It's political 'clay pidgeon' time
These two women, having been picked to lead the moribund DEA, may be able to continue to fool themselves into believeing that they are actually doing some good, but their self-deception will come crashing down when the first load of Afghan originated heroin finally makes it way to the States.On that day, the DEA may find itself desibanded as the final act of an agency proven to have no efficacy anymore. For, if a bag of heroin from the Golden Crescent finds its' way onto an American street and is intercepted and identified, the political fallout will be extensive and dirty.Tandy and Leonhart are nothing more than sheep being led by their Judas Goat 'colleagues' to the political slaughterhouse. Where their careers will be dispatched, despite their bleating of 'not my fault!' at the influx of heroin we may now expect in the US.They squeezed the balloon, and instead of it bulging, it popped in their faces. What is dripping from those faces will later be identified as corrosive to a Federal career.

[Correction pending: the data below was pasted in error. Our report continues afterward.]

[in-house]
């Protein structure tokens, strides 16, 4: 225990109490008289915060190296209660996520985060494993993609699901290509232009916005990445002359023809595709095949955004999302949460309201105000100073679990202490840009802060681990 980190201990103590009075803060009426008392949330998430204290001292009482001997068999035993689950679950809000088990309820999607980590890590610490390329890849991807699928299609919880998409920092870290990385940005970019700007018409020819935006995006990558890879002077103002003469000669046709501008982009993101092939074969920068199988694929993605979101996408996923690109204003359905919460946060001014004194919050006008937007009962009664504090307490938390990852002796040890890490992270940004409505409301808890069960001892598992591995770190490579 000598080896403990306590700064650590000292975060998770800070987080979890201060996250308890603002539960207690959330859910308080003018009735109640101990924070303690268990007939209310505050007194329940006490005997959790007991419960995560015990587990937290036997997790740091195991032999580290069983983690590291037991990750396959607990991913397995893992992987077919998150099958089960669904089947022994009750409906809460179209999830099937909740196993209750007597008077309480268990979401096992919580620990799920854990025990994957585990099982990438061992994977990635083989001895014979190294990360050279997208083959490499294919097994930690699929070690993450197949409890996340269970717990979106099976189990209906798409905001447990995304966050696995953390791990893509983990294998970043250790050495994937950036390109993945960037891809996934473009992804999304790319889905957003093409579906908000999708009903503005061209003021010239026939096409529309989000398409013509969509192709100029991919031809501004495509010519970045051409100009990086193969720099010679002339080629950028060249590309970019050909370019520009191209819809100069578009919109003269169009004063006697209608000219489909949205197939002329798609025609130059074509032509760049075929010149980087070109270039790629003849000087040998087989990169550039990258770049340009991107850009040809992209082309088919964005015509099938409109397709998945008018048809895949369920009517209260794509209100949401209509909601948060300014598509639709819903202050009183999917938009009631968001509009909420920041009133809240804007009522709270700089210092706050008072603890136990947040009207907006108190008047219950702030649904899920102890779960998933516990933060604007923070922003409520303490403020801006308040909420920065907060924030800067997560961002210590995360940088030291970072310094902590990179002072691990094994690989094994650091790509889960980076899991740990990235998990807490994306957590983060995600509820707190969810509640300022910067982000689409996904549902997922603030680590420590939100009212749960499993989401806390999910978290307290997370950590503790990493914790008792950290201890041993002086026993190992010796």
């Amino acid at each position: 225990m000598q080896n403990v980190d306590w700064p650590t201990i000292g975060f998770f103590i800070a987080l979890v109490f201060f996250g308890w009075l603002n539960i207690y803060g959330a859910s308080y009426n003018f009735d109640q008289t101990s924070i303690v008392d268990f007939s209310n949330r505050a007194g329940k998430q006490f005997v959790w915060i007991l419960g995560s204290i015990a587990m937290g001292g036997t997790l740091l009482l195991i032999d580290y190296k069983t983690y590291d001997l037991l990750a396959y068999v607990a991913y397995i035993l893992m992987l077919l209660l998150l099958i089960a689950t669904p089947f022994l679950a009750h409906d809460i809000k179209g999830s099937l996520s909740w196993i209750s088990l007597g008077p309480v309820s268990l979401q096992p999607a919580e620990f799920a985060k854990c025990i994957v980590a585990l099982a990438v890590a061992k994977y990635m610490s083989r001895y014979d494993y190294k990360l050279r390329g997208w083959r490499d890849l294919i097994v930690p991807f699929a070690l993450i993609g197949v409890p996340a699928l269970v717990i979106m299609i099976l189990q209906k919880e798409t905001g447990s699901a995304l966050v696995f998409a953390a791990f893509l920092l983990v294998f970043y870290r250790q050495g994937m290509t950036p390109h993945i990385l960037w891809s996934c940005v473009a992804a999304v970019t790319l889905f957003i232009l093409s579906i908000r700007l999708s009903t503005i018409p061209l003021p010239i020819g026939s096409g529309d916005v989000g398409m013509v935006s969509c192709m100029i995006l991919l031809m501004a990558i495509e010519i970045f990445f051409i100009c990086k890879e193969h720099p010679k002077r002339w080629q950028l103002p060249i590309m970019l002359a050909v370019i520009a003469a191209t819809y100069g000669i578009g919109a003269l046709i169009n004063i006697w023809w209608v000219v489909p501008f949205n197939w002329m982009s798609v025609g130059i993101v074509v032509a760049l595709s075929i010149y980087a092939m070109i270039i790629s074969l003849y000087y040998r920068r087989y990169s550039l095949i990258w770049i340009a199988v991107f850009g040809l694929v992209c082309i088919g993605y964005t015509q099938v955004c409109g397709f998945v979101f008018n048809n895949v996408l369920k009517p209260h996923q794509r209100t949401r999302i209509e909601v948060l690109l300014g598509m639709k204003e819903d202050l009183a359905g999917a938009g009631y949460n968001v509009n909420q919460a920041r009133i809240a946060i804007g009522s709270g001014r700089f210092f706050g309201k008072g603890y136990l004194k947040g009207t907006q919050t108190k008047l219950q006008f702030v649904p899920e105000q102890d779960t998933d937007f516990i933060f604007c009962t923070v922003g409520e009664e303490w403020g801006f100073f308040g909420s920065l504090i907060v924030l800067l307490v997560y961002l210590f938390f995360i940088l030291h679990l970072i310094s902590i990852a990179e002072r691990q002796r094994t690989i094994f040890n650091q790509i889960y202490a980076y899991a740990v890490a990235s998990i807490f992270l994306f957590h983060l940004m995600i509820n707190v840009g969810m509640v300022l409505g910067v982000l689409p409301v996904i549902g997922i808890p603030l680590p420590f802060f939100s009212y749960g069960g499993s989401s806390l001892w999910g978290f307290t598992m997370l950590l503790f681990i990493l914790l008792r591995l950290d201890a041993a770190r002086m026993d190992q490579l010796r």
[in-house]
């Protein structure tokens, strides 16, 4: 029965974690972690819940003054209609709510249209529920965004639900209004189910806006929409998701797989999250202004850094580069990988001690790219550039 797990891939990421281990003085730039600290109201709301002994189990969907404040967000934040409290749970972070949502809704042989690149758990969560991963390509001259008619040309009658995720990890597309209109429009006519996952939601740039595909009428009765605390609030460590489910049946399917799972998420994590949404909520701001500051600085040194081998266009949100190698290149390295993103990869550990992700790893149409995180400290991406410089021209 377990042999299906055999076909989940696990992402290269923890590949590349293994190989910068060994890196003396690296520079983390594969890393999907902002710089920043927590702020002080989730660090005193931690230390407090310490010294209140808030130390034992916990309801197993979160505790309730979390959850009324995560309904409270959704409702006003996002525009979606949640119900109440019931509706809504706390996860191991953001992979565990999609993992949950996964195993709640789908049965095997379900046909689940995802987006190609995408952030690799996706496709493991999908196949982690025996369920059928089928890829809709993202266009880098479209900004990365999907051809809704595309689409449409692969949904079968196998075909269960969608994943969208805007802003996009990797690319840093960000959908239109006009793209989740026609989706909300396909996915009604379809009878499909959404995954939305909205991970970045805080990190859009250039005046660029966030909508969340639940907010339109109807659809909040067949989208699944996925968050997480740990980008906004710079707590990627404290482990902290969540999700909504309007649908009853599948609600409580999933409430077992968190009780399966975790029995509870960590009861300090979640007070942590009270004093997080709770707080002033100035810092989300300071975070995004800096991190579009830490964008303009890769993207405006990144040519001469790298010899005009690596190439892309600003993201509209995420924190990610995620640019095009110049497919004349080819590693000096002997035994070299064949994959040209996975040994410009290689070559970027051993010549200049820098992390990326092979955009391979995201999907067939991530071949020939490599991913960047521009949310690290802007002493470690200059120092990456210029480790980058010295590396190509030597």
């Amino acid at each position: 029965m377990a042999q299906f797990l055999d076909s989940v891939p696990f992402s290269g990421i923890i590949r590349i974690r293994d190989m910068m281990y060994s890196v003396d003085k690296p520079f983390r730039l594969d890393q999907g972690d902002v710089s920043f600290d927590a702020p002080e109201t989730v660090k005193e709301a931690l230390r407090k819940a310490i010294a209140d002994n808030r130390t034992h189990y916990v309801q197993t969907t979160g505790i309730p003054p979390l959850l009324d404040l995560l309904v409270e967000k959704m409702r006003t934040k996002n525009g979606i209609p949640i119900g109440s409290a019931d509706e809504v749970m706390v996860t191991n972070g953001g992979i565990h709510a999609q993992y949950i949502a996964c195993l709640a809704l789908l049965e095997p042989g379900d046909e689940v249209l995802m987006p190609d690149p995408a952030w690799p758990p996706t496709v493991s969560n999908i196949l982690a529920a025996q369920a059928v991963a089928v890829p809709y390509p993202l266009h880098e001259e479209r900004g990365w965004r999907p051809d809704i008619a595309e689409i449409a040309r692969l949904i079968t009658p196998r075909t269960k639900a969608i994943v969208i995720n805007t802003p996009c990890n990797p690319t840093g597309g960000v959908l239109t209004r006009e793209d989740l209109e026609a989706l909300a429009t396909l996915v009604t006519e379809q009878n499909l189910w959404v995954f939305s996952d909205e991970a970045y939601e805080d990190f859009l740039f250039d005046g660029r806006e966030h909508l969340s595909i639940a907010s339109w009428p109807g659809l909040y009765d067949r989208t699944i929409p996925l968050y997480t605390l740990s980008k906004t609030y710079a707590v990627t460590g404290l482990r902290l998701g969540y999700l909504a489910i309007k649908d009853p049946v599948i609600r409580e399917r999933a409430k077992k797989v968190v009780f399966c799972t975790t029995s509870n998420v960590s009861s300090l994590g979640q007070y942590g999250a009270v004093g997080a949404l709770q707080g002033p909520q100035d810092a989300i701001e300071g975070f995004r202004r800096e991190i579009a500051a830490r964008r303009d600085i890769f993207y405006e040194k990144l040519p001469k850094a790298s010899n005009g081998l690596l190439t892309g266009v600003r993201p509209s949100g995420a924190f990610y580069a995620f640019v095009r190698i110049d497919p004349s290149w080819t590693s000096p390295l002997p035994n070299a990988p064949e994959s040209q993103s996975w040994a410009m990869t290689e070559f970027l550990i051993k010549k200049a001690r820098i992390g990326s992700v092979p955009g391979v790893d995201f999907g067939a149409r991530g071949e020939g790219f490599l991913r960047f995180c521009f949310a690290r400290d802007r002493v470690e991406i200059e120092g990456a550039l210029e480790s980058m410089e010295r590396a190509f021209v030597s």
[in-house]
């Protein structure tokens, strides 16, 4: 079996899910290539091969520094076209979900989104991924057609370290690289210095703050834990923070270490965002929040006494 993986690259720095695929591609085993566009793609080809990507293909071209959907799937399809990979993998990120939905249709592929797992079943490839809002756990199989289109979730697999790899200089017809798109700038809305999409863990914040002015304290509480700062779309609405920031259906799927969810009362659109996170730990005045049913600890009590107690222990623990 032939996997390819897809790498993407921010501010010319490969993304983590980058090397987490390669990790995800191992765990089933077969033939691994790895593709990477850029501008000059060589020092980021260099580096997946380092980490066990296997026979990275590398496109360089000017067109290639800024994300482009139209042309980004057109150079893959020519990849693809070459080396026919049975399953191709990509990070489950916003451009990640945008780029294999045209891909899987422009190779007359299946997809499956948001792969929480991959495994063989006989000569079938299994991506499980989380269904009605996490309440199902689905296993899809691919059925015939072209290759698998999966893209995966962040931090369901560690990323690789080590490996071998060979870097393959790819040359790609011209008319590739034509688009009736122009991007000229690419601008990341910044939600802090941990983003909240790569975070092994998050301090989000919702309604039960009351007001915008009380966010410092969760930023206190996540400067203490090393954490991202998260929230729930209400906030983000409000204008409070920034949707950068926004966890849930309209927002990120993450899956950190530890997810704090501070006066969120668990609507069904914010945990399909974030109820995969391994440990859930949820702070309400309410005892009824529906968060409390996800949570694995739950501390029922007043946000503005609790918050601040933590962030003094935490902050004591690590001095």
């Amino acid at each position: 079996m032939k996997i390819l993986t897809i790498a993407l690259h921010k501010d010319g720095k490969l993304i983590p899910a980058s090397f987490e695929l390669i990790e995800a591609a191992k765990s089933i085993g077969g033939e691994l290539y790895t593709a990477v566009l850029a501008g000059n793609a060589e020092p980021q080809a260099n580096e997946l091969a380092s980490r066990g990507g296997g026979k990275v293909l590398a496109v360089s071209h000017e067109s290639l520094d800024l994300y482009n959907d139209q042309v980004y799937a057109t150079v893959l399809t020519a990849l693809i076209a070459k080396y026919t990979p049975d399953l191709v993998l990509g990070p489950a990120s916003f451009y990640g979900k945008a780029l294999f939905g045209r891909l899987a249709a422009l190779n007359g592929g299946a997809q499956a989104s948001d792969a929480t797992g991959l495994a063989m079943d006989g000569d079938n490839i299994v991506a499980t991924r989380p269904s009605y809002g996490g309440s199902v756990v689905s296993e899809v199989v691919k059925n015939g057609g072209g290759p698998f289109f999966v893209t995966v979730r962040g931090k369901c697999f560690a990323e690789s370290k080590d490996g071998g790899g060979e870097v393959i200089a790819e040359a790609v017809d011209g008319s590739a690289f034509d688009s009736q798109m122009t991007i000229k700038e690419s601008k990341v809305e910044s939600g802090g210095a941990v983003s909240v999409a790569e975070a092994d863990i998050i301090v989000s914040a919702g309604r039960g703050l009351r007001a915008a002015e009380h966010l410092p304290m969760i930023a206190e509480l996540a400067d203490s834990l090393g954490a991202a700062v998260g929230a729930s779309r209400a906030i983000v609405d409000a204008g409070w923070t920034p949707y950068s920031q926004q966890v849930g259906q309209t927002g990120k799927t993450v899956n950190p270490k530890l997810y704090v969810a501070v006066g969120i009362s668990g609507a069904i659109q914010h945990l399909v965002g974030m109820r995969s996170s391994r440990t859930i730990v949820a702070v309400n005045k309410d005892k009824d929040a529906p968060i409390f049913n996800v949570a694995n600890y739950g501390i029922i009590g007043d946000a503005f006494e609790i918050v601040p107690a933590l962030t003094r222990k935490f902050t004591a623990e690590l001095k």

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Comment #4 posted by E_Johnson on August 16, 2003 at 10:30:15 PT
How proud can a Christian be
of an ability to tell lies and be believed?
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Comment #3 posted by E_Johnson on August 16, 2003 at 10:28:34 PT
The commandments are history in the Drug War
These people in the DEA believe in lying as a way of life. They lie about who they are to do their job. They lie about what they do, what they believe in, what they like and don't like, whom they love and don't love.Can't people get a clue yet that if there is a mission in society that requires a constant breaking of the Ten Commandments every day and every night and requires people to get better and better at breaking Commandments with impunity -- that maybe that mission is not a righteous mission?
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Comment #2 posted by Kegan on August 16, 2003 at 10:19:30 PT
I wonder.......
The ONLY way you can get credibility in the drug trade is to actually do drugs with them.There IS no simulation. You have to snort, and toke and drink with these people to gain their confidence.I wonder if this NARC would let herself be hooked up to a polygraph and answer some questions...... "Have you ever used drugs while in the line of duty?""Yeah.....? Well, the machine says you did......"
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Comment #1 posted by FoM on August 16, 2003 at 10:01:14 PT
Here's an Article from The Washington Times
This is almost the same article that was in the New York Daily News and I thought some of you might want to write a letter to the editor so here is contact information.Source: Washington Times (DC)Contact: letters washingtontimes.comWebsite: Legalizing Drugs is Dopey Idea: